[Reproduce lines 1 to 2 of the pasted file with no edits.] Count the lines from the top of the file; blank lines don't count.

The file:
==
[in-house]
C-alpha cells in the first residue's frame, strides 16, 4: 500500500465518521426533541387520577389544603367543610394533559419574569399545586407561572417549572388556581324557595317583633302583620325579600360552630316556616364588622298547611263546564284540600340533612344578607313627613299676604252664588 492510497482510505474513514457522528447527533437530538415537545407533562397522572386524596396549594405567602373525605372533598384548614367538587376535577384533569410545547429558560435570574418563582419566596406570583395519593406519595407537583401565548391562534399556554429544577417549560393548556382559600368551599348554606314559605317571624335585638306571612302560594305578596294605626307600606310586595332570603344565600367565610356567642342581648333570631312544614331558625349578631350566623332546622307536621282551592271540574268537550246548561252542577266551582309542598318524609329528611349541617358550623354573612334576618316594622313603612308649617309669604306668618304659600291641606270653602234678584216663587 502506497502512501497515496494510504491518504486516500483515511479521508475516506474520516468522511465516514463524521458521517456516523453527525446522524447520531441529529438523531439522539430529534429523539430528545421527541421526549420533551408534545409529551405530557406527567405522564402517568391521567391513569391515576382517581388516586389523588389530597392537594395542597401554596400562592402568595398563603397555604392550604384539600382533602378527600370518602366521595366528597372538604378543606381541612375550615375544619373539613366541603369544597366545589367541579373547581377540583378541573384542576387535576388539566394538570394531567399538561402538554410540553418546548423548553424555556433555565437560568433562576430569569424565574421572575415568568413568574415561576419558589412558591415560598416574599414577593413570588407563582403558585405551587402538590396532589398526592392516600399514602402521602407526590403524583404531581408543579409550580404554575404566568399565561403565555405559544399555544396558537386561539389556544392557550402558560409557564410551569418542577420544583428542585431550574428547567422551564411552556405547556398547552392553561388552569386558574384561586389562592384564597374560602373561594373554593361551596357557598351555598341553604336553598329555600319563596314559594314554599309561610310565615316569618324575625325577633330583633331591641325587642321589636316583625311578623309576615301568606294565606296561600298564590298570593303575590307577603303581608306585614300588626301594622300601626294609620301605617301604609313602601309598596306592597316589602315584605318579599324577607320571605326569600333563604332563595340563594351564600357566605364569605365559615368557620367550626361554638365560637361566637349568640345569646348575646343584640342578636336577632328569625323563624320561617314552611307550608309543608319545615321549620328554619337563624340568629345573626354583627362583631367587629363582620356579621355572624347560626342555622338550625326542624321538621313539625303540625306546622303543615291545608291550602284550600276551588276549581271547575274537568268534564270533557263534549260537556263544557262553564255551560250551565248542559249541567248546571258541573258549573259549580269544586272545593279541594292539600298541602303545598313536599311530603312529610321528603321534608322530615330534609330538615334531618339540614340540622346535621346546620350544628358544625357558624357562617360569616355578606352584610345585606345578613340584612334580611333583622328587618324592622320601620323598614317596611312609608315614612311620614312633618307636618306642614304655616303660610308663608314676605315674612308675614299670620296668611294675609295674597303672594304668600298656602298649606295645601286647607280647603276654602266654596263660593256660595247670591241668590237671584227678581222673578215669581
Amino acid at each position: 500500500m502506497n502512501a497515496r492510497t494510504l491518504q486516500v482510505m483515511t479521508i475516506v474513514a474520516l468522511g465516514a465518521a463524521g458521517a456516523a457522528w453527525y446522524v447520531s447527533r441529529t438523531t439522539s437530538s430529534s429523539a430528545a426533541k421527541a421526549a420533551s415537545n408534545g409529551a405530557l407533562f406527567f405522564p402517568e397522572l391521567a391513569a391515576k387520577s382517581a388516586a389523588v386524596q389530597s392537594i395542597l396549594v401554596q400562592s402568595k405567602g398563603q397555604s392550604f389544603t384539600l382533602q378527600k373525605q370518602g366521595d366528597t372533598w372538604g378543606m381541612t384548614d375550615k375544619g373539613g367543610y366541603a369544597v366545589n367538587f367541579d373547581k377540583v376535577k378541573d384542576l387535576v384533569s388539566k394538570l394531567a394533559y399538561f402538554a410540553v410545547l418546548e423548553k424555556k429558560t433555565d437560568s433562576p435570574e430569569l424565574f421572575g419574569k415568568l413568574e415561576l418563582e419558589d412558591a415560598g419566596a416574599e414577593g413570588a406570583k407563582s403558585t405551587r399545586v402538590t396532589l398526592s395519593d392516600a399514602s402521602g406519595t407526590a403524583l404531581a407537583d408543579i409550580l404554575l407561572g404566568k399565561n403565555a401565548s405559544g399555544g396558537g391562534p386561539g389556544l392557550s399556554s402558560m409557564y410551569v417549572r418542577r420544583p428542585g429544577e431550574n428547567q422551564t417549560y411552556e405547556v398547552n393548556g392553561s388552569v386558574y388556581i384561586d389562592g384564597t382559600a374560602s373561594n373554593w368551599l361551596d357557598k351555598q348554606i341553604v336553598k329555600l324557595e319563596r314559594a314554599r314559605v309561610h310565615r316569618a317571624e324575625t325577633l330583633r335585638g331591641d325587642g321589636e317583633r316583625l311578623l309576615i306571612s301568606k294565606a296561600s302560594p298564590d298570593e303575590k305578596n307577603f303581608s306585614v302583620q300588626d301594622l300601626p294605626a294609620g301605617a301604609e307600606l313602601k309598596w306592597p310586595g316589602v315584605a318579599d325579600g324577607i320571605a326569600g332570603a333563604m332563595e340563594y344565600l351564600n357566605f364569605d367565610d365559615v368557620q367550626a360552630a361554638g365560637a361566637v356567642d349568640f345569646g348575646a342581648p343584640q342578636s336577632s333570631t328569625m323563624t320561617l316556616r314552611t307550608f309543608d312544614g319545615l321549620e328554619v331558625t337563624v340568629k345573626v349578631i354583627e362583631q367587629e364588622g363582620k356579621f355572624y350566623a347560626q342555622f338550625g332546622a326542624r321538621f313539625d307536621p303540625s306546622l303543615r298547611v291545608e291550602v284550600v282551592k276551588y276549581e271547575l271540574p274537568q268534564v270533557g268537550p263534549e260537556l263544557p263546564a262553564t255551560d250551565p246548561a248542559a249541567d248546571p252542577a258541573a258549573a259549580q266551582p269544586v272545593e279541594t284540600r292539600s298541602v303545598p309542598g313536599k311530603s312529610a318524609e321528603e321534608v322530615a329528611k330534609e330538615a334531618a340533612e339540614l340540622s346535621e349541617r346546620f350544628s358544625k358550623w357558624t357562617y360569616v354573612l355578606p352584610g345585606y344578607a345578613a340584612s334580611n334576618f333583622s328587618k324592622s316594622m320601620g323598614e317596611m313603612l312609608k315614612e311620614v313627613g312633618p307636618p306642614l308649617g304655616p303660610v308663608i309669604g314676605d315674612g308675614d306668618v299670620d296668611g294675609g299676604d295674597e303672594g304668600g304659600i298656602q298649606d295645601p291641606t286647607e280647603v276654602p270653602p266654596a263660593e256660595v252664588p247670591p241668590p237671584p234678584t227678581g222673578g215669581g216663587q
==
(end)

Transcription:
[in-house]
C-alpha cells in the first residue's frame, strides 16, 4: 500500500465518521426533541387520577389544603367543610394533559419574569399545586407561572417549572388556581324557595317583633302583620325579600360552630316556616364588622298547611263546564284540600340533612344578607313627613299676604252664588 492510497482510505474513514457522528447527533437530538415537545407533562397522572386524596396549594405567602373525605372533598384548614367538587376535577384533569410545547429558560435570574418563582419566596406570583395519593406519595407537583401565548391562534399556554429544577417549560393548556382559600368551599348554606314559605317571624335585638306571612302560594305578596294605626307600606310586595332570603344565600367565610356567642342581648333570631312544614331558625349578631350566623332546622307536621282551592271540574268537550246548561252542577266551582309542598318524609329528611349541617358550623354573612334576618316594622313603612308649617309669604306668618304659600291641606270653602234678584216663587 502506497502512501497515496494510504491518504486516500483515511479521508475516506474520516468522511465516514463524521458521517456516523453527525446522524447520531441529529438523531439522539430529534429523539430528545421527541421526549420533551408534545409529551405530557406527567405522564402517568391521567391513569391515576382517581388516586389523588389530597392537594395542597401554596400562592402568595398563603397555604392550604384539600382533602378527600370518602366521595366528597372538604378543606381541612375550615375544619373539613366541603369544597366545589367541579373547581377540583378541573384542576387535576388539566394538570394531567399538561402538554410540553418546548423548553424555556433555565437560568433562576430569569424565574421572575415568568413568574415561576419558589412558591415560598416574599414577593413570588407563582403558585405551587402538590396532589398526592392516600399514602402521602407526590403524583404531581408543579409550580404554575404566568399565561403565555405559544399555544396558537386561539389556544392557550402558560409557564410551569418542577420544583428542585431550574428547567422551564411552556405547556398547552392553561388552569386558574384561586389562592384564597374560602373561594373554593361551596357557598351555598341553604336553598329555600319563596314559594314554599309561610310565615316569618324575625325577633330583633331591641325587642321589636316583625311578623309576615301568606294565606296561600298564590298570593303575590307577603303581608306585614300588626301594622300601626294609620301605617301604609313602601309598596306592597316589602315584605318579599324577607320571605326569600333563604332563595340563594351564600357566605364569605365559615368557620367550626361554638365560637361566637349568640345569646348575646343584640342578636336577632328569625323563624320561617314552611307550608309543608319545615321549620328554619337563624340568629345573626354583627362583631367587629363582620356579621355572624347560626342555622338550625326542624321538621313539625303540625306546622303543615291545608291550602284550600276551588276549581271547575274537568268534564270533557263534549260537556263544557262553564255551560250551565248542559249541567248546571258541573258549573259549580269544586272545593279541594292539600298541602303545598313536599311530603312529610321528603321534608322530615330534609330538615334531618339540614340540622346535621346546620350544628358544625357558624357562617360569616355578606352584610345585606345578613340584612334580611333583622328587618324592622320601620323598614317596611312609608315614612311620614312633618307636618306642614304655616303660610308663608314676605315674612308675614299670620296668611294675609295674597303672594304668600298656602298649606295645601286647607280647603276654602266654596263660593256660595247670591241668590237671584227678581222673578215669581